Just two or three decades ago most White Americans still thought in explicitly national terms. They were America and America was them. A threat to one was a threat to both. As a result, other nation-states such as Russia were very naturally positioned as enemies. Even in my childhood I believe this was still the case. Indeed as a little kid I would play with toy soldiers out in the dirt for hours upon hours in a manner that proclaimed this very fact. One little plastic army was America, and one side was our enemies. On any given day they might be Chinese or Japanese or WWII Germans, but more than anything they were Russian. The opposing sides would square off from dirt clods to flower boxes, porch steps to rock formations, and engage in glorious battles to decide the fates of their nation-states. Identity and Nationality were in perfect congruence.
That is no longer the case today, however. There has been a radical transformation in the last twenty years. Mass immigration and multiculturalism have turned the idea of a Western nation-state on its head. In our current system, or at least the one we are moving towards, a nation-state is no more than a random collection of people from all over the world, speaking different languages, worshipping different Gods, and living according to different cultural mores. The idea of the U.S., or any Western European country, still representing a single “shared honor group” is becoming ridiculous. Indeed, all around us we are besieged by the forced breakdown of any and all “shared honor groups.” Rather than extended tribes, modern Western states are — through mass immigration and globalization — becoming more like the multinational corporations they prop up, and the citizenry of such nations are at best like shareholders and at worst like products or assets — shifted from one place to another to ensure the proper (Progressive) political parties win elections, and that the multinational corporations have cheap labor. The Rachel Maddows and neocons are the mouthpieces through which the vast mechanism is presented as normal.
As a result, it is of course quite natural for GOP Primary voters to embrace Nigel Farage. For Farage squared off against the globalist powers opposing the Brexit vote and triumphed. Even if only symbolically, the vote dealt a massive blow to these forces, and their twin engines of Progressivism and Multinational Corporatism. For any person of any race wishing to live in a united, somewhat homogenous, culturally unified country, Nigel Farage is therefore a hero.
The same logic dictates the question of Putin, and why GOP Primary voters have warmed up to him in a manner that seems so inexplicable to many pundits. Yet the reasons for it should be equally clear, for Russia, unlike America and Western Europe, is still pretty similar to the nation it was 50 years ago. Sure the political landscape has changed dramatically, and the former Soviet borders have receded, but culturally, racially, and linguistically, it is in every way the same country. And with that being the case, it is also much closer in identity to the nations these GOP Primary voters used to live in.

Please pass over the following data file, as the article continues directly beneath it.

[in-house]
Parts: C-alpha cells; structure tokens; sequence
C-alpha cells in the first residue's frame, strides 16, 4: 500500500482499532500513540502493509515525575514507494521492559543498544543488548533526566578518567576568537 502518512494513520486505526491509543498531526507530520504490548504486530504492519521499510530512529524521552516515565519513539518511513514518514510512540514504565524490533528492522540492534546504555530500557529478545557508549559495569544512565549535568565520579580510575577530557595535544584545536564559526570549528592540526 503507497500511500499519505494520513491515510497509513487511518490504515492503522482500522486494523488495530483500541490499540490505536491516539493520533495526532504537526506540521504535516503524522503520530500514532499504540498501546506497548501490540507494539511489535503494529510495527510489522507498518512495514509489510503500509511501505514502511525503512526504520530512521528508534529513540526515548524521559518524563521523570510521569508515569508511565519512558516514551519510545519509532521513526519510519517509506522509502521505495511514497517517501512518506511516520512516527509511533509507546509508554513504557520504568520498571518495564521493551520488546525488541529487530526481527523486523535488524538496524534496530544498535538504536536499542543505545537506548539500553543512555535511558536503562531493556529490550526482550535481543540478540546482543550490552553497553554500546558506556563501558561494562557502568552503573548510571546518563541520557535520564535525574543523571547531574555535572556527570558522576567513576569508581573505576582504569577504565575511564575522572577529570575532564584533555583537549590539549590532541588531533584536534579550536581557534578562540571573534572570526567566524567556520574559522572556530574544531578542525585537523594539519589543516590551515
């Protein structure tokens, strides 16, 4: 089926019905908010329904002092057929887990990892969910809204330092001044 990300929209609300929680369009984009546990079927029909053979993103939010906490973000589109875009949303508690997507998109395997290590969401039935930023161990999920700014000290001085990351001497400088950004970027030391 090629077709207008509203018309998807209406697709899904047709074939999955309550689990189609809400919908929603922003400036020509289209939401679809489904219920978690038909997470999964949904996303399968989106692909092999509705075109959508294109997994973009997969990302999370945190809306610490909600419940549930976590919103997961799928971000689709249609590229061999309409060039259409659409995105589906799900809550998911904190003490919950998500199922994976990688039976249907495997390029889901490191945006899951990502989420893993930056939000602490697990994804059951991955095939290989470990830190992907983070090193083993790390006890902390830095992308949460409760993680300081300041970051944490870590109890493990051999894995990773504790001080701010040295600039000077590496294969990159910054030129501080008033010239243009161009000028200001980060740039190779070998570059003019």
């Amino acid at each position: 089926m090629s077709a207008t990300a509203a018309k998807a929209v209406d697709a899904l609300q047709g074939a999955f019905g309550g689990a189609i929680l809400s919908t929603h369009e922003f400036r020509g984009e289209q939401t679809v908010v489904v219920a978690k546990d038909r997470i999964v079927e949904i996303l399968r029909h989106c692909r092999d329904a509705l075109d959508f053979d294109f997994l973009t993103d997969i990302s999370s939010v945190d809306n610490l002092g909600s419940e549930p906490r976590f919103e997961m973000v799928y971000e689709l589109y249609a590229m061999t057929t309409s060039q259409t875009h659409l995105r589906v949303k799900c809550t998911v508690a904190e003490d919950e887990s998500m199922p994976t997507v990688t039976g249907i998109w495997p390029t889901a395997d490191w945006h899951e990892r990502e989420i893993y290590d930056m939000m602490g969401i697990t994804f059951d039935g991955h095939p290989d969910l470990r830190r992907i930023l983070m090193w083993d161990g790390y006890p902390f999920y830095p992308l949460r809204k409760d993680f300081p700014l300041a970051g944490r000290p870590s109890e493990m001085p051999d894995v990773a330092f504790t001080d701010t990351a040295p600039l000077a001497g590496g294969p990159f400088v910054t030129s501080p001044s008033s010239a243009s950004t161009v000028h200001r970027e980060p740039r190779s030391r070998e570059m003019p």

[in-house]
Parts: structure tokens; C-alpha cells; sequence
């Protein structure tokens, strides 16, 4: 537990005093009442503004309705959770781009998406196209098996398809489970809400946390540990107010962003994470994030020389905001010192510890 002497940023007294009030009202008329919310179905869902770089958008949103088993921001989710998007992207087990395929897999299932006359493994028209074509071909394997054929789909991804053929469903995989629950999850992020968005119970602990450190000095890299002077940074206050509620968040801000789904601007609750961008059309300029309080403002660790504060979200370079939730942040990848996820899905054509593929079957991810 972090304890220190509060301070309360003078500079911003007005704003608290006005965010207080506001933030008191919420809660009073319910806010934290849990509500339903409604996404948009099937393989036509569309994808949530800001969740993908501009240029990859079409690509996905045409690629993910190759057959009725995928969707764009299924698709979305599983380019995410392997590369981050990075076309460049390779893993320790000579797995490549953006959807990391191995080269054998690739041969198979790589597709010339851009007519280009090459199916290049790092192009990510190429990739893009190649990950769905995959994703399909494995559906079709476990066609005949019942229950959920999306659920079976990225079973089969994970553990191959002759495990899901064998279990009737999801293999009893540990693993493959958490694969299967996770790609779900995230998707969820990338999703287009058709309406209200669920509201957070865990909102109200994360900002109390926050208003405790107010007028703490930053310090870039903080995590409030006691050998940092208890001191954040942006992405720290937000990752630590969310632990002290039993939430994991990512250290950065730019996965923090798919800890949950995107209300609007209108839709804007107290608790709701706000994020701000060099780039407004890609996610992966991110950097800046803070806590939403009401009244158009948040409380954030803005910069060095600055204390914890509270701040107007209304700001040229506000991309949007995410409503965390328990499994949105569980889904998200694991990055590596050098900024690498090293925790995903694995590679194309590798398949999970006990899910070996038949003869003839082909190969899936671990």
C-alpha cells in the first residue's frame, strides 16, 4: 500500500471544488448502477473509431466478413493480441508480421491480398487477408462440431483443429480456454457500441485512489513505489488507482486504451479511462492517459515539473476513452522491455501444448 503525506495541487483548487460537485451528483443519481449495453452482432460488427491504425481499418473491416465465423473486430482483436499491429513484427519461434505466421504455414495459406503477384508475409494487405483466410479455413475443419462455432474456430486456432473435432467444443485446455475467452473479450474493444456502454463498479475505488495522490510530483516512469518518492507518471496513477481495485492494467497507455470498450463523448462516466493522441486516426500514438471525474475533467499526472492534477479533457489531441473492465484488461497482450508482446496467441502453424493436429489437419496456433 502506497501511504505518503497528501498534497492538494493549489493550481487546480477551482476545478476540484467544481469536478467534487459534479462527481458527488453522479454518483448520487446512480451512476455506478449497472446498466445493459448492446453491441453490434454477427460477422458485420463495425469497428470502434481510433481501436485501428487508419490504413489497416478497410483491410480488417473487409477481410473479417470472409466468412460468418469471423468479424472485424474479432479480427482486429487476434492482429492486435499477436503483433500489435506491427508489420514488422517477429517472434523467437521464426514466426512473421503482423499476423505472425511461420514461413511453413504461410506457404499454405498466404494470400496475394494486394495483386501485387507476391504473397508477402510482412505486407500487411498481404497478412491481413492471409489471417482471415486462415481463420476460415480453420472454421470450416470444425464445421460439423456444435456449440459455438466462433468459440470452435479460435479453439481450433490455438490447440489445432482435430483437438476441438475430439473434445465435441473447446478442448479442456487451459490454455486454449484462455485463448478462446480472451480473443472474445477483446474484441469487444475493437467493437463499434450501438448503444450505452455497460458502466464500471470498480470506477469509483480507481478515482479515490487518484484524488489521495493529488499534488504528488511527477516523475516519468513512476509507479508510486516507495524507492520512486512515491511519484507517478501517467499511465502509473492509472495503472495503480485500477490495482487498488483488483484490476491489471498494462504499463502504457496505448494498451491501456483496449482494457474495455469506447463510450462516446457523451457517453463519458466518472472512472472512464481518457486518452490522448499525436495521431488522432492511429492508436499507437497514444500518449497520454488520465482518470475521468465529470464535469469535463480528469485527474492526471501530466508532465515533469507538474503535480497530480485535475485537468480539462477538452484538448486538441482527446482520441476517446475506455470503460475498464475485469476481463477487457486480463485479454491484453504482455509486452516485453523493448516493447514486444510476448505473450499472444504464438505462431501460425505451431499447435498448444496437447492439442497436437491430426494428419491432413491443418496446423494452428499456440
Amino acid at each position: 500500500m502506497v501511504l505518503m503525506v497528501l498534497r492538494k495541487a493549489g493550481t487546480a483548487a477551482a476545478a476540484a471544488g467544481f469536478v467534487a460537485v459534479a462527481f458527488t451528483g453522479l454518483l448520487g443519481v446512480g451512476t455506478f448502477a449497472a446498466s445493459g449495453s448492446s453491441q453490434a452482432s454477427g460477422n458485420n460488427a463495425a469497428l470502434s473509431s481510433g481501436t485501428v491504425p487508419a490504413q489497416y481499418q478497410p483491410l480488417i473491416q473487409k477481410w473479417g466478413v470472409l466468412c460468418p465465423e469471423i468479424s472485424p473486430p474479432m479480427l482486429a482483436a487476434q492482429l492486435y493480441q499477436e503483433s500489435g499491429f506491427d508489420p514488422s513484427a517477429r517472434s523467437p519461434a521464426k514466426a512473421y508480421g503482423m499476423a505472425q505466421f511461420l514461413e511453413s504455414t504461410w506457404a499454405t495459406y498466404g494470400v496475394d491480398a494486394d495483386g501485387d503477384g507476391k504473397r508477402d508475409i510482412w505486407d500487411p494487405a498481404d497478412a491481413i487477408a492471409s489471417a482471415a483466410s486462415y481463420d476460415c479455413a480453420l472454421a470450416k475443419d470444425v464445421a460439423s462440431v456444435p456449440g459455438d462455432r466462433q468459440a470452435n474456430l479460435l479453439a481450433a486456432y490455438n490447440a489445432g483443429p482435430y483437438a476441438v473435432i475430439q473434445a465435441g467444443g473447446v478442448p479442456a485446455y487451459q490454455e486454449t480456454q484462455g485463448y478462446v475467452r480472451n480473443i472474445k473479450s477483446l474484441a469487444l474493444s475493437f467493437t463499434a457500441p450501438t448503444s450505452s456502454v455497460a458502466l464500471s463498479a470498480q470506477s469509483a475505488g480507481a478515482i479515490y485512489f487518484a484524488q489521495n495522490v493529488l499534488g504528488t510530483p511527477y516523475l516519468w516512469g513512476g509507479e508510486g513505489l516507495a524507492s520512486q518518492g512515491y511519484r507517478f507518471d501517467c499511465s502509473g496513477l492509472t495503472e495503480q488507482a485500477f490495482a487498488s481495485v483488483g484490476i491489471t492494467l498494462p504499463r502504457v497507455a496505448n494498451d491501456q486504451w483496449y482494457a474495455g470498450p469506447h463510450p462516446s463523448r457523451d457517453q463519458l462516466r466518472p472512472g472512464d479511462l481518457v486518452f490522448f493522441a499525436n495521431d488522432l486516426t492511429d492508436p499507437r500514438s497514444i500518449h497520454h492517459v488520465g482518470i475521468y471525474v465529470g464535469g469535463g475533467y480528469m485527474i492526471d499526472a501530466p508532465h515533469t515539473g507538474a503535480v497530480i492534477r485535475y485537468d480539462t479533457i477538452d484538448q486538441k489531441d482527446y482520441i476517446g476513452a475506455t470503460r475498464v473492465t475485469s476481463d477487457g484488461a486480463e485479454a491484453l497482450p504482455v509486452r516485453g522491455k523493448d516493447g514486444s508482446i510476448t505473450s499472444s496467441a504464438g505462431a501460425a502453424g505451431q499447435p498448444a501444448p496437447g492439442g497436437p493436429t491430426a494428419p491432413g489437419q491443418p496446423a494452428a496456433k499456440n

Indeed when they look at Russia today, they see a land they can relate to. They see people much more like them than many they run into every day in their own countries. From a perspective of identity, they are beginning to relate more to Russia than to their own rapidly changing lands. This is a powerful concept, and as changes to Western Europe and the United States ramp up, its implications are of profound importance.
Few if any would have predicted this, and thus the example of my toy army guys referenced earlier is doubly relevant. For as a child, I eventually grew so obsessed with my fictitious toy battles, and the hypothetical conflicts I could make them represent, that I would beg my parents to buy me books on geopolitics and war. They complied, but I was too young to really understand them. I have no doubt however, that they would never have predicted the world we see today, and the new fault lines that are forming. The world is shifting, and one must ask: When little army men square off in American and European sandboxes tomorrow, just what forces will they represent?
About the Author
Julian Langness is the author of Fistfights With Muslims In Europe: One Man’s Journey Through Modernity. He writes about European politics, 4th Generation Warfare, masculinity, society, and identity. He is also the editor of europeancivilwar.com.